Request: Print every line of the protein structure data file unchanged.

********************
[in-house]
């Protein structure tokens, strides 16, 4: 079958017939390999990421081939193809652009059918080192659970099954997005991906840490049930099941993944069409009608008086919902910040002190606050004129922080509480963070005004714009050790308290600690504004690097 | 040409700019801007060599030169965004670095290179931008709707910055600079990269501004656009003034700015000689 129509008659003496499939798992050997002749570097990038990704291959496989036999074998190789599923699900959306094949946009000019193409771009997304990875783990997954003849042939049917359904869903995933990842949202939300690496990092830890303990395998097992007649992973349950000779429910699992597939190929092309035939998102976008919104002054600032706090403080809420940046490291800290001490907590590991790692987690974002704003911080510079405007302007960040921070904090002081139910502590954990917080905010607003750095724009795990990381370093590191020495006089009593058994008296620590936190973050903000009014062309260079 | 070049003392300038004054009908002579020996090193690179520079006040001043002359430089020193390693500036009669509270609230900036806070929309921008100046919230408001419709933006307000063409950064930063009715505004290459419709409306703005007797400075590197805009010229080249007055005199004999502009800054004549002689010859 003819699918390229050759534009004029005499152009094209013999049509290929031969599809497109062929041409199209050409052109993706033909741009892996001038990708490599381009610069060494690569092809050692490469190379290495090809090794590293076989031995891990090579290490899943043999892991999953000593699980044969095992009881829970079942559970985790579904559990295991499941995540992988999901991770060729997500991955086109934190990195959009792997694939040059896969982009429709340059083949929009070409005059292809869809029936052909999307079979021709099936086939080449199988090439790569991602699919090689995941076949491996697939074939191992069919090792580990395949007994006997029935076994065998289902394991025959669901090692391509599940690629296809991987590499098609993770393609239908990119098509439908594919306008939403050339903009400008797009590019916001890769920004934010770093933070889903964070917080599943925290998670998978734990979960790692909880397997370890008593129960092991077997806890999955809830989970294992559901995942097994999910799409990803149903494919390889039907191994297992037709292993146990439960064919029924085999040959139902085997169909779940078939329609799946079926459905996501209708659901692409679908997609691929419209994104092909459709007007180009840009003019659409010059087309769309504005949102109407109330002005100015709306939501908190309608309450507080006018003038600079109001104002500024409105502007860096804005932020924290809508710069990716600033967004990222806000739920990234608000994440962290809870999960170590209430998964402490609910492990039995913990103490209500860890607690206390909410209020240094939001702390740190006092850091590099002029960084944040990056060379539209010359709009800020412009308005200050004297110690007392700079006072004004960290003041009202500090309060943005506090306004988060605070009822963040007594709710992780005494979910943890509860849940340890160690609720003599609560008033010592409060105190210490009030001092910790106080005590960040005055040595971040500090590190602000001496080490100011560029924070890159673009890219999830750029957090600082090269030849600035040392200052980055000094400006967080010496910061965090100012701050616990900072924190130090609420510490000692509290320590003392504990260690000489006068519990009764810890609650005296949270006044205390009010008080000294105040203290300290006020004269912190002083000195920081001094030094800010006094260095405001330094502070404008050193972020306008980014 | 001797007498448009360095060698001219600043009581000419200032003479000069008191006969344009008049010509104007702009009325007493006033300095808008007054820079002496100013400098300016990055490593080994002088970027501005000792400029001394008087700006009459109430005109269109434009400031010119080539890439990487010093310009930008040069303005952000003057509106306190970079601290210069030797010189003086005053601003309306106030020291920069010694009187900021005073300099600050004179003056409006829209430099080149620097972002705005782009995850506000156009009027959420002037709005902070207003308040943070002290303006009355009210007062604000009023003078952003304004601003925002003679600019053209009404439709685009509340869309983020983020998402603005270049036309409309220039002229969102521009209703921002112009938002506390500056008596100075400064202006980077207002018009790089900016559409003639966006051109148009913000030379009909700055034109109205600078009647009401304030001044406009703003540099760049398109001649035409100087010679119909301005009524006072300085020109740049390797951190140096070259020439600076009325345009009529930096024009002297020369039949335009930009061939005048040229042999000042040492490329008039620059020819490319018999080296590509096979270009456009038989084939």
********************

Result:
[in-house]
């Protein structure tokens, strides 16, 4: 079958017939390999990421081939193809652009059918080192659970099954997005991906840490049930099941993944069409009608008086919902910040002190606050004129922080509480963070005004714009050790308290600690504004690097 | 040409700019801007060599030169965004670095290179931008709707910055600079990269501004656009003034700015000689 129509008659003496499939798992050997002749570097990038990704291959496989036999074998190789599923699900959306094949946009000019193409771009997304990875783990997954003849042939049917359904869903995933990842949202939300690496990092830890303990395998097992007649992973349950000779429910699992597939190929092309035939998102976008919104002054600032706090403080809420940046490291800290001490907590590991790692987690974002704003911080510079405007302007960040921070904090002081139910502590954990917080905010607003750095724009795990990381370093590191020495006089009593058994008296620590936190973050903000009014062309260079 | 070049003392300038004054009908002579020996090193690179520079006040001043002359430089020193390693500036009669509270609230900036806070929309921008100046919230408001419709933006307000063409950064930063009715505004290459419709409306703005007797400075590197805009010229080249007055005199004999502009800054004549002689010859 003819699918390229050759534009004029005499152009094209013999049509290929031969599809497109062929041409199209050409052109993706033909741009892996001038990708490599381009610069060494690569092809050692490469190379290495090809090794590293076989031995891990090579290490899943043999892991999953000593699980044969095992009881829970079942559970985790579904559990295991499941995540992988999901991770060729997500991955086109934190990195959009792997694939040059896969982009429709340059083949929009070409005059292809869809029936052909999307079979021709099936086939080449199988090439790569991602699919090689995941076949491996697939074939191992069919090792580990395949007994006997029935076994065998289902394991025959669901090692391509599940690629296809991987590499098609993770393609239908990119098509439908594919306008939403050339903009400008797009590019916001890769920004934010770093933070889903964070917080599943925290998670998978734990979960790692909880397997370890008593129960092991077997806890999955809830989970294992559901995942097994999910799409990803149903494919390889039907191994297992037709292993146990439960064919029924085999040959139902085997169909779940078939329609799946079926459905996501209708659901692409679908997609691929419209994104092909459709007007180009840009003019659409010059087309769309504005949102109407109330002005100015709306939501908190309608309450507080006018003038600079109001104002500024409105502007860096804005932020924290809508710069990716600033967004990222806000739920990234608000994440962290809870999960170590209430998964402490609910492990039995913990103490209500860890607690206390909410209020240094939001702390740190006092850091590099002029960084944040990056060379539209010359709009800020412009308005200050004297110690007392700079006072004004960290003041009202500090309060943005506090306004988060605070009822963040007594709710992780005494979910943890509860849940340890160690609720003599609560008033010592409060105190210490009030001092910790106080005590960040005055040595971040500090590190602000001496080490100011560029924070890159673009890219999830750029957090600082090269030849600035040392200052980055000094400006967080010496910061965090100012701050616990900072924190130090609420510490000692509290320590003392504990260690000489006068519990009764810890609650005296949270006044205390009010008080000294105040203290300290006020004269912190002083000195920081001094030094800010006094260095405001330094502070404008050193972020306008980014 | 001797007498448009360095060698001219600043009581000419200032003479000069008191006969344009008049010509104007702009009325007493006033300095808008007054820079002496100013400098300016990055490593080994002088970027501005000792400029001394008087700006009459109430005109269109434009400031010119080539890439990487010093310009930008040069303005952000003057509106306190970079601290210069030797010189003086005053601003309306106030020291920069010694009187900021005073300099600050004179003056409006829209430099080149620097972002705005782009995850506000156009009027959420002037709005902070207003308040943070002290303006009355009210007062604000009023003078952003304004601003925002003679600019053209009404439709685009509340869309983020983020998402603005270049036309409309220039002229969102521009209703921002112009938002506390500056008596100075400064202006980077207002018009790089900016559409003639966006051109148009913000030379009909700055034109109205600078009647009401304030001044406009703003540099760049398109001649035409100087010679119909301005009524006072300085020109740049390797951190140096070259020439600076009325345009009529930096024009002297020369039949335009930009061939005048040229042999000042040492490329008039620059020819490319018999080296590509096979270009456009038989084939």